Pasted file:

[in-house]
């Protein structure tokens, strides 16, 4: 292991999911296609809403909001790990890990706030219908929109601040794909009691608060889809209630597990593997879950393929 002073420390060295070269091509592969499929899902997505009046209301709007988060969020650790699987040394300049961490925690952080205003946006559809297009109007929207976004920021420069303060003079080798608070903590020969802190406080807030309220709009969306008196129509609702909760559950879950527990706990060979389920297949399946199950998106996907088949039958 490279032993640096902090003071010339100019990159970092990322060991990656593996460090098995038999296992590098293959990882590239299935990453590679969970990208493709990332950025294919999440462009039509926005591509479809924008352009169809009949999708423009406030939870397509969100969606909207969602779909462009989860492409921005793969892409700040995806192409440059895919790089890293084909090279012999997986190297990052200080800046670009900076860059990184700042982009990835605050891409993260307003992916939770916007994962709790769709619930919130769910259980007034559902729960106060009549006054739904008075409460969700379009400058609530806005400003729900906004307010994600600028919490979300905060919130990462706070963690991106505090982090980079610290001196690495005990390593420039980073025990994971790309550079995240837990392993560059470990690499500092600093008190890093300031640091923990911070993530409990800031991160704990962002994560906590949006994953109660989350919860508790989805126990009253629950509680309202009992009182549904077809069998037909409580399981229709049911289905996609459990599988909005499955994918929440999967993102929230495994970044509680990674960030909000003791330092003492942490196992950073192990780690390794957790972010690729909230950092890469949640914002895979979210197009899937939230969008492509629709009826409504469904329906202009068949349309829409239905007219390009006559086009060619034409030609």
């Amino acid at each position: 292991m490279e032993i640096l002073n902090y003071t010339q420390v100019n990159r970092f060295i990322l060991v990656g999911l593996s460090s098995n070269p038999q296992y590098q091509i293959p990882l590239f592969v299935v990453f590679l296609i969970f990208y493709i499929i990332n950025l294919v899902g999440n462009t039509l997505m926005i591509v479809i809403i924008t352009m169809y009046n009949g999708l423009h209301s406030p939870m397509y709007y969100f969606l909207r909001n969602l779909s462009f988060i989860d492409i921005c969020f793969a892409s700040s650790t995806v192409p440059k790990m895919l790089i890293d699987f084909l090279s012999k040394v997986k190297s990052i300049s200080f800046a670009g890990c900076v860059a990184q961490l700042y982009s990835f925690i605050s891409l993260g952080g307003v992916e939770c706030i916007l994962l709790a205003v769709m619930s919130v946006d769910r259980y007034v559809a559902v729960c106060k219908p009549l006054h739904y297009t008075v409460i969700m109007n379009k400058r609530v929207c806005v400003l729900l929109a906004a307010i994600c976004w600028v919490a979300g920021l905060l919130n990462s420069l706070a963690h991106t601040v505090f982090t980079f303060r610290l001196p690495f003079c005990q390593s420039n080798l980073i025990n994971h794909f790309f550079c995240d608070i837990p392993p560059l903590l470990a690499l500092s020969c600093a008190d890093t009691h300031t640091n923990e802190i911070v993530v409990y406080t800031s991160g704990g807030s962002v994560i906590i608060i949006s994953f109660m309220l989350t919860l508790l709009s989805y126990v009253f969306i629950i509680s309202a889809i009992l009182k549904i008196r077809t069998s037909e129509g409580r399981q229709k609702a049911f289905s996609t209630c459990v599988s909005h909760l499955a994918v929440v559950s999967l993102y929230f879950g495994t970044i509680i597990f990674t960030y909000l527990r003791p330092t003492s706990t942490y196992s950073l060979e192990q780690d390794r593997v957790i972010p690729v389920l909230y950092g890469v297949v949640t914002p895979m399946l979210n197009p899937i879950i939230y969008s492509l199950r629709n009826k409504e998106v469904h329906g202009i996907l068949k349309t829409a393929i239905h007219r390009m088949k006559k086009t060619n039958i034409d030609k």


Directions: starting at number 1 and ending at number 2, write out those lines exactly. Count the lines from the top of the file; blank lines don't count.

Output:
[in-house]
């Protein structure tokens, strides 16, 4: 292991999911296609809403909001790990890990706030219908929109601040794909009691608060889809209630597990593997879950393929 002073420390060295070269091509592969499929899902997505009046209301709007988060969020650790699987040394300049961490925690952080205003946006559809297009109007929207976004920021420069303060003079080798608070903590020969802190406080807030309220709009969306008196129509609702909760559950879950527990706990060979389920297949399946199950998106996907088949039958 490279032993640096902090003071010339100019990159970092990322060991990656593996460090098995038999296992590098293959990882590239299935990453590679969970990208493709990332950025294919999440462009039509926005591509479809924008352009169809009949999708423009406030939870397509969100969606909207969602779909462009989860492409921005793969892409700040995806192409440059895919790089890293084909090279012999997986190297990052200080800046670009900076860059990184700042982009990835605050891409993260307003992916939770916007994962709790769709619930919130769910259980007034559902729960106060009549006054739904008075409460969700379009400058609530806005400003729900906004307010994600600028919490979300905060919130990462706070963690991106505090982090980079610290001196690495005990390593420039980073025990994971790309550079995240837990392993560059470990690499500092600093008190890093300031640091923990911070993530409990800031991160704990962002994560906590949006994953109660989350919860508790989805126990009253629950509680309202009992009182549904077809069998037909409580399981229709049911289905996609459990599988909005499955994918929440999967993102929230495994970044509680990674960030909000003791330092003492942490196992950073192990780690390794957790972010690729909230950092890469949640914002895979979210197009899937939230969008492509629709009826409504469904329906202009068949349309829409239905007219390009006559086009060619034409030609």